by Christopher White, The Tablet’s National Correspondent
DUBLIN — In the lead-up to this week’s Vatican-sponsored World Meeting of Families, some critics charged the focus was too narrowly on Ireland. Those detractors received a response on Wednesday morning, when an opening session dealt with how refugees might help restore stronger familial bonds all across the globe.
In “Nowhere to Lay his Head: a Christian Response to Migrants and Refugees,” Pope Francis’ point man on the topic said that the pontiff’s 2016 apostolic exhortation “Amoris Laetitia,” which serves as the touchstone of the global meeting, is a call to think beyond immediate family units and to consider the collective human family.
“’Amoris Laetitia’ stimulates us to reflect deeply on the meaning of family in our community and society, where we might take hearth and home for granted,” said Jesuit Father Michael Czerny, undersecretary for the Vatican’s office on Migrants and Refugees.
“Our Lord identifies totally with those who are forced to flee,” Father Czerny said, adding that too often the focus is on how the world aids refugees, without reflecting on what refugees and migrants are able to offer the rest of the world.
“Vulnerable migrant families are not just needy and deserving of our mercy,” he continued. “Migrant families themselves also welcome, they can help protect the vulnerable, promote the integral human development of others, and might end up better integrating those who originally let them in.”
One such family was on hand in Dublin on Wednesday, where Ammar Zaitoun spoke about how, along with his wife and three children – who joined him on stage for the panel – he fled from their homeland of Syria in 2015.
The Muslim family of five traveled first to Turkey and then onwards to Greece, via a “journey of death” at the hands of human smugglers who carried 50 passengers in a boat built for less than half that across the Mediterranean.
“The screams of the women and children still echo in my ears,” said Zaitoun, as he described their harrowing passage.
After two years in Greece, they were resettled to Ireland with the support of the United Nations and the European Union, and standing on the dais of the largest event to take place in Europe this summer, Zaitoun seemed to still be in awe of how far they’ve come.
“I would like here to thank the great Irish people and the government for their good reception,” he told attendees.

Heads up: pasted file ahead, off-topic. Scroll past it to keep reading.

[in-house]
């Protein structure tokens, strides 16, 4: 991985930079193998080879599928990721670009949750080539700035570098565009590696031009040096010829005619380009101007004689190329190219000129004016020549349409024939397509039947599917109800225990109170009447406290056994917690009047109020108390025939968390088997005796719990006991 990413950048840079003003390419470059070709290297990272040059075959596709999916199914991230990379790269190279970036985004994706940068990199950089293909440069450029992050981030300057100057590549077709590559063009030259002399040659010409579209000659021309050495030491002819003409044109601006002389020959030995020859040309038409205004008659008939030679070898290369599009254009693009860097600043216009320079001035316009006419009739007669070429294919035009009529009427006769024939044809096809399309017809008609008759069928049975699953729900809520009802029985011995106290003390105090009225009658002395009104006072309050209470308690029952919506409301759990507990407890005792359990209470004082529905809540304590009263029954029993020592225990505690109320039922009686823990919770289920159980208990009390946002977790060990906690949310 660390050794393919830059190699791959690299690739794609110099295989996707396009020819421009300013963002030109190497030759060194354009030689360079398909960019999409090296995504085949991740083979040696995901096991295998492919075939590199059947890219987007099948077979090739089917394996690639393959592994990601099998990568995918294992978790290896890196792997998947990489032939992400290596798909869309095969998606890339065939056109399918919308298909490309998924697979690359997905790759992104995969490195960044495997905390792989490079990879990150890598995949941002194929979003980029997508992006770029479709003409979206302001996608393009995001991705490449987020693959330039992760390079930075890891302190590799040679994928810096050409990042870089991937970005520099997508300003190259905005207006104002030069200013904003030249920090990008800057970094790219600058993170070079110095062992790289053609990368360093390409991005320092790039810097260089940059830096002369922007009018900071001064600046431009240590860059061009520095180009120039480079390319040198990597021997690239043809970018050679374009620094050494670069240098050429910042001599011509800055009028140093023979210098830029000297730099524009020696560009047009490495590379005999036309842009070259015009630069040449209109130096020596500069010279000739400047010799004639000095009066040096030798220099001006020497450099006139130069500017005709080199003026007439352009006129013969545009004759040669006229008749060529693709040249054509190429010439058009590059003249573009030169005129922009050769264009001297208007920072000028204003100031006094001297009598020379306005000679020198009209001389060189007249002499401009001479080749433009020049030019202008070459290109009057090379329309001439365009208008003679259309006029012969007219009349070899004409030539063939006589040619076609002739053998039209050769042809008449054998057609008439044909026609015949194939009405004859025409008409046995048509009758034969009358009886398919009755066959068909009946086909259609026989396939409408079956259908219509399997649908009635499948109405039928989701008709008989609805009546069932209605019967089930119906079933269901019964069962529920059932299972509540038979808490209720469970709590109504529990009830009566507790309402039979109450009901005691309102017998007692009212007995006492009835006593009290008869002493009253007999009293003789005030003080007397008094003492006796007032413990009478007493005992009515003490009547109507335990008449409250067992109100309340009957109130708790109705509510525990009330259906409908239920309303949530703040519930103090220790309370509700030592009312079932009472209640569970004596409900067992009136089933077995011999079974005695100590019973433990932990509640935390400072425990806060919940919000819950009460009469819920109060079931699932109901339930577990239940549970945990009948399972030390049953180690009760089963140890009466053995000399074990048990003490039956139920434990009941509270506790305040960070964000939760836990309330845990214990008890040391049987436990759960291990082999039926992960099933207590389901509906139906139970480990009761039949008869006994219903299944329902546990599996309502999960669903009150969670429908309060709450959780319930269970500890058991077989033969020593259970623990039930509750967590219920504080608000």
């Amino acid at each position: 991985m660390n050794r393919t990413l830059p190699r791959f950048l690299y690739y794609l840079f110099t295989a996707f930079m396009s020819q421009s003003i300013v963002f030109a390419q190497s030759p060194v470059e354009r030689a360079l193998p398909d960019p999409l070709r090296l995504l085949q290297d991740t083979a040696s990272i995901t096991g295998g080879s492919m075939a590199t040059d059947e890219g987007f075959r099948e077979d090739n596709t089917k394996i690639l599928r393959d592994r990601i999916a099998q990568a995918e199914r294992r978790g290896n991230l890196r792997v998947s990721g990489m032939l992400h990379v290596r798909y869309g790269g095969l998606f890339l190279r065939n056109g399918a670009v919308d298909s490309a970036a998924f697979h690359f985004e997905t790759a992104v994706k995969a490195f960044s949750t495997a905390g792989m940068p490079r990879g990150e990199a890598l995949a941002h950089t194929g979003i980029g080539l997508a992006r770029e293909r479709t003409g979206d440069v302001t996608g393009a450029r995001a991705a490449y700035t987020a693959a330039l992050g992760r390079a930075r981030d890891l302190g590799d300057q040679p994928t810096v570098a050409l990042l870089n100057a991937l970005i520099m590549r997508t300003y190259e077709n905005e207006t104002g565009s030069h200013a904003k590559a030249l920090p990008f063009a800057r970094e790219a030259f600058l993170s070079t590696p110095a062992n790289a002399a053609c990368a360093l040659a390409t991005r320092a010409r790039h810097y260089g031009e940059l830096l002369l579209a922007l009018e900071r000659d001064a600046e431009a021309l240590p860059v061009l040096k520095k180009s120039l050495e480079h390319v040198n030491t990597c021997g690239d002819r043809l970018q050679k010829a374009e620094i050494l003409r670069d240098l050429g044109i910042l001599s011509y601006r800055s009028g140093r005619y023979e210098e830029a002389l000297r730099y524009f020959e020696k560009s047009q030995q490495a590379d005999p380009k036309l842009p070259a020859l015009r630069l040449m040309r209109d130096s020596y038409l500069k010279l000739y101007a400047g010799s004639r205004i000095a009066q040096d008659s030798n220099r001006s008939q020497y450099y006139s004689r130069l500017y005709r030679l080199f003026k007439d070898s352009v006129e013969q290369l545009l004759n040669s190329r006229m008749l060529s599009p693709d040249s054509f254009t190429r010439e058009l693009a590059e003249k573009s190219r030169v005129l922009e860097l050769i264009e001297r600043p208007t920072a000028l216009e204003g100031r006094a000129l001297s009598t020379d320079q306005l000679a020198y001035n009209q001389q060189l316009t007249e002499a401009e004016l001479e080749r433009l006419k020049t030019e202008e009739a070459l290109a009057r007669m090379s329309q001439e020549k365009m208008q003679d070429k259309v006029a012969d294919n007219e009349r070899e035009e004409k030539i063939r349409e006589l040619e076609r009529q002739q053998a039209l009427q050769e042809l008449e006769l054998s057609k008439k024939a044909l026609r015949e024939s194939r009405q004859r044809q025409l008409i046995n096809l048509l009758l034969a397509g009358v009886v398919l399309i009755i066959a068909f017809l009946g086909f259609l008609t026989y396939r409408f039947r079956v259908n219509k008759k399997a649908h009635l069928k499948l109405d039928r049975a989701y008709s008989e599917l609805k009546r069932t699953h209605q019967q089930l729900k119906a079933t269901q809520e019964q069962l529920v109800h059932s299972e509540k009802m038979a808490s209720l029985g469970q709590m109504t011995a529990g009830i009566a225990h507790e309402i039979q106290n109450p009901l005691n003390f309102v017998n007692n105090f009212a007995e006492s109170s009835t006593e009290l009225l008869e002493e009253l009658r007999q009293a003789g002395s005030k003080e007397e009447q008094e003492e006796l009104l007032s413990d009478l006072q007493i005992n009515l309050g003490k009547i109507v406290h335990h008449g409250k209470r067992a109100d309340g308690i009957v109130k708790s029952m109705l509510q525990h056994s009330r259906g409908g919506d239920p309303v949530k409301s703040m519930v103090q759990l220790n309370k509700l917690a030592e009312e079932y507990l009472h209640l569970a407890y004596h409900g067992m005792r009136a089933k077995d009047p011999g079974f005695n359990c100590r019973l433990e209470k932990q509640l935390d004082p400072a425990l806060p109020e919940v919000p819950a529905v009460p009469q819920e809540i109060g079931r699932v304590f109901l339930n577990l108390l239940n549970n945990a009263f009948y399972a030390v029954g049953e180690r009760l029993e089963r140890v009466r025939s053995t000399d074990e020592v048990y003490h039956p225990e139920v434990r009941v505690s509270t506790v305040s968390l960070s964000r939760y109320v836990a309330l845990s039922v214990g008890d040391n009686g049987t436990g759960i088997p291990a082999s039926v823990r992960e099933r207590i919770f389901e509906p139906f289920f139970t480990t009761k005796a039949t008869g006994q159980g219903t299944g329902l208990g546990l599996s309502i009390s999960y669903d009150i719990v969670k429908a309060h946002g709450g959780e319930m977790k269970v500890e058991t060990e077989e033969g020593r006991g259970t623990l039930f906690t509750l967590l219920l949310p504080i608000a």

‘Duty to Care’
One of those Irish citizens providing a welcome to the Zaitoun family is Mena Doherty, who also joined the Wednesday panel. She is a volunteer with Syrian refugees in her community and encouraged her fellow Catholics to consider doing the same as a part of their “duty to care.”
Among the practical ways that she suggested refugees could help the rest of the world is through a rediscovery of the family meal.
She went on to describe both the preparations for the family meal that often involve multiple family members and the willingness that she’s seen in her new Syrian neighbors to linger for hours at a shared table discussing their values and their concerns, along with their daily lives.
Global Love and Solidarity
Father Mark Madden of the archdiocese of Liverpool, England, who has spent considerable time working with refugees in the Middle East, brought the discussion full circle by noting that “Amoris Laetitia” is also a call to “be loving in our relationships.”
“That includes global love and solidarity,” Father Madden emphasized.
“The first response that a Christian must make toward refugees is to love them as brothers and sisters made in the image and likeness of God,” he continued. “It’s the message of Pope Francis in ‘Amoris Laetitia,’ but it’s also the call of Christ.”
Father Madden added that at a time in which family life is eroding around much of the world, “one of the most enriching things about working with refugee families is that they show us how to be a true and proper family.”
“They enrich our community and should enrich our family life in ways that maybe we have lost a long, long time ago,” he insisted.
Czerny said that although refugees remain an underserved and marginalized population, the international community had recently advanced a Global Compact for Migration, which, if embraced, could make the journey of families like the Zaitouns, “more human, more just, and less dangerous.”
In concluding the event, he said that caring for migrants and refugees isn’t just the responsibility of the international community, but one that the Church must fully embrace, as well.
Church of Accompaniment
“May our Church learn more and more to accompany people on the move – such as migrants, refugees, and victims of human trafficking,” he pleaded. “May it thus become a Church ever better able to accompany all families undergoing a process of rapid transformation.”
“Migrant ministry is an excellent laboratory in which the whole Church can learn to be more adept and more capable in accompanying the whole people of God, today and in the future – a future which will probably be even more accelerated than the present.”